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Why India Is Consolidating Its Position In JVs With China Several manufacturing initiatives have faced delays over the past few years, now the government is revising its stance and considering permitting new Chinese-Indian JVs only if the Indian entity holds a majority stake

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In 2020 as Sino-Indian border tensions escalated, Chinese investments were restricted and foreign direct investment (FDI) rules were tightened in India. Fast forward, according to a report by The Economic Times, the Indian government may soon allow new joint ventures (JVs) between Chinese and Indian companies, provided the Indian partner holds a majority share. While a radical decision was taken to ban all Chinese apps earlier – with regard to the manufacturing firms, a different strategy was adopted – since Chinese manufacturers had deep rooted chords in mobile and automobiles sectors in India.

The current development comes after discussions between government officials, particularly from the Department for Promotion of Industry and Internal Trade (DPIIT), and chief executives from the electronics and automobile industries interested in forming JVs with Chinese firms, the report by ET quoted. It is to be noted that the stance comes closer to the heels of a JV between JSW-MG Motor India (SAIC Motor, Chinese state-owned automobile manufacturer); post this, the government is looking at an accommodative approach to continue JVs with Chinese companies where India's interest remains undiluted.

According to four industry CEOs, as reported by ET, the government is now showing a softened stance towards these ventures, potentially reviving manufacturing projects that have been stalled for years. These projects, especially in the auto and electronics components sectors, are now reinitiating talks with Chinese partners. Despite the government's willingness to support such ventures, approvals will still need to adhere to Press Note 3 norms to ensure thorough scrutiny of Chinese companies and protect India's interests. The report further added that there is some reluctance from Chinese firms to share technology without clarity on their equity participation. Despite this, Indian companies have been encouraged by government officials to apply for JVs under the new guidelines, indicating a potential case-by-case relaxation of restrictions for Chinese electronics companies investing in India.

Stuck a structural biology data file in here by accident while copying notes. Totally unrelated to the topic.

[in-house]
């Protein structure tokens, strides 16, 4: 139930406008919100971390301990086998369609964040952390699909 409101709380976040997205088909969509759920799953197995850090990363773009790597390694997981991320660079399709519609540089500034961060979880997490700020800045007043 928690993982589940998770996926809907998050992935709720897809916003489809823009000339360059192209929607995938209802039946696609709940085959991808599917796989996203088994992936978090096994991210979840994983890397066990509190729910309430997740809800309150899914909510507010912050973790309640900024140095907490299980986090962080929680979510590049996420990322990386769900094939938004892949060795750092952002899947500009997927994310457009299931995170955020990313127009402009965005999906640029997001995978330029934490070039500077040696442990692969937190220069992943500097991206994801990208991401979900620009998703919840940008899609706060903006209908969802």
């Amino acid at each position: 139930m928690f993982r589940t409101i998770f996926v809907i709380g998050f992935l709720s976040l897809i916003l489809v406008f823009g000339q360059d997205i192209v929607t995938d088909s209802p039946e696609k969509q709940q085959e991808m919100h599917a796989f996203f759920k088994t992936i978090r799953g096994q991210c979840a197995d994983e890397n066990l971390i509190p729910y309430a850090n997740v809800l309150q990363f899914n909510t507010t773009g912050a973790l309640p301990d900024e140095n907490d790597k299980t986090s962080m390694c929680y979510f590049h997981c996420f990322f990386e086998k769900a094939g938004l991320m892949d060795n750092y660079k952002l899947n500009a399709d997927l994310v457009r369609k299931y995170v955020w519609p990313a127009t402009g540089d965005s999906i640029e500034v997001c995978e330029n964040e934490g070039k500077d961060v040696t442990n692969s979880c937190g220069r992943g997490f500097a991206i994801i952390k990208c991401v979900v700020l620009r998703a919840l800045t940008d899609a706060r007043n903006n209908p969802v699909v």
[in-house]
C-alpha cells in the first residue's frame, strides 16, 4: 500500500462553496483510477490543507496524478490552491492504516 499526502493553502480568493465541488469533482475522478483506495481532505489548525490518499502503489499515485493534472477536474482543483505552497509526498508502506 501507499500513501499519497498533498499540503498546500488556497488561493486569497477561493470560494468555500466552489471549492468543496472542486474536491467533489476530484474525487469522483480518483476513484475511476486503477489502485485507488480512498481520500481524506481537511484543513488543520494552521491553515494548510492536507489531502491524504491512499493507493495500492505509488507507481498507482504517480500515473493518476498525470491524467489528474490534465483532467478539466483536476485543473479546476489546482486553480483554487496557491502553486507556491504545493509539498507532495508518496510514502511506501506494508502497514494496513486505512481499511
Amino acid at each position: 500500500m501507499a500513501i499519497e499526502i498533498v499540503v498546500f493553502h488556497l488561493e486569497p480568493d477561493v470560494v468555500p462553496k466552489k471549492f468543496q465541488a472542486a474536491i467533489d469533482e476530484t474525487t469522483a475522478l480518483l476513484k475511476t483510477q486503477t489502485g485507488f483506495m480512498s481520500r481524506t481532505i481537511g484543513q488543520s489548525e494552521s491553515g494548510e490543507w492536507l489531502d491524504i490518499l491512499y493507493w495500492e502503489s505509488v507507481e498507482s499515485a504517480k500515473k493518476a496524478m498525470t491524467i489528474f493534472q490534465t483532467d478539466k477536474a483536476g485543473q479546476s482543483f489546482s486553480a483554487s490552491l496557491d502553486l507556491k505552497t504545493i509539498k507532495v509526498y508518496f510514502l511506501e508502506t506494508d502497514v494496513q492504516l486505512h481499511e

A senior industry insider based in India told the Global Times that for Chinese firms already established in India, grappling with operational constraints and pressures, this move may indicate that "They will be compelled to heed Indian demands by selling their equity at reduced prices, with Indian companies stepping in. However, for those yet to enter the Indian market, the unfriendly business environment and elevated country risk levels warrant cautious consideration," the source said.

India's manufacturing sector is reliant on Chinese raw materials and technology. In April a report by Global Trade Research Initiative (GTRI) said with increasing India's dependence on Chinese industrial goods such as telecom, machinery and electronics, Beijing's share in India's imports of such goods rose to 30 per cent from 21 per cent in the last 15 years. Besides, Chinese companies possess advanced tech which can help boost India's manufacturing sector.

The impact of such joint ventures between India and China in strengthening India's economic condition can only be assessed when more such pacts are signed.

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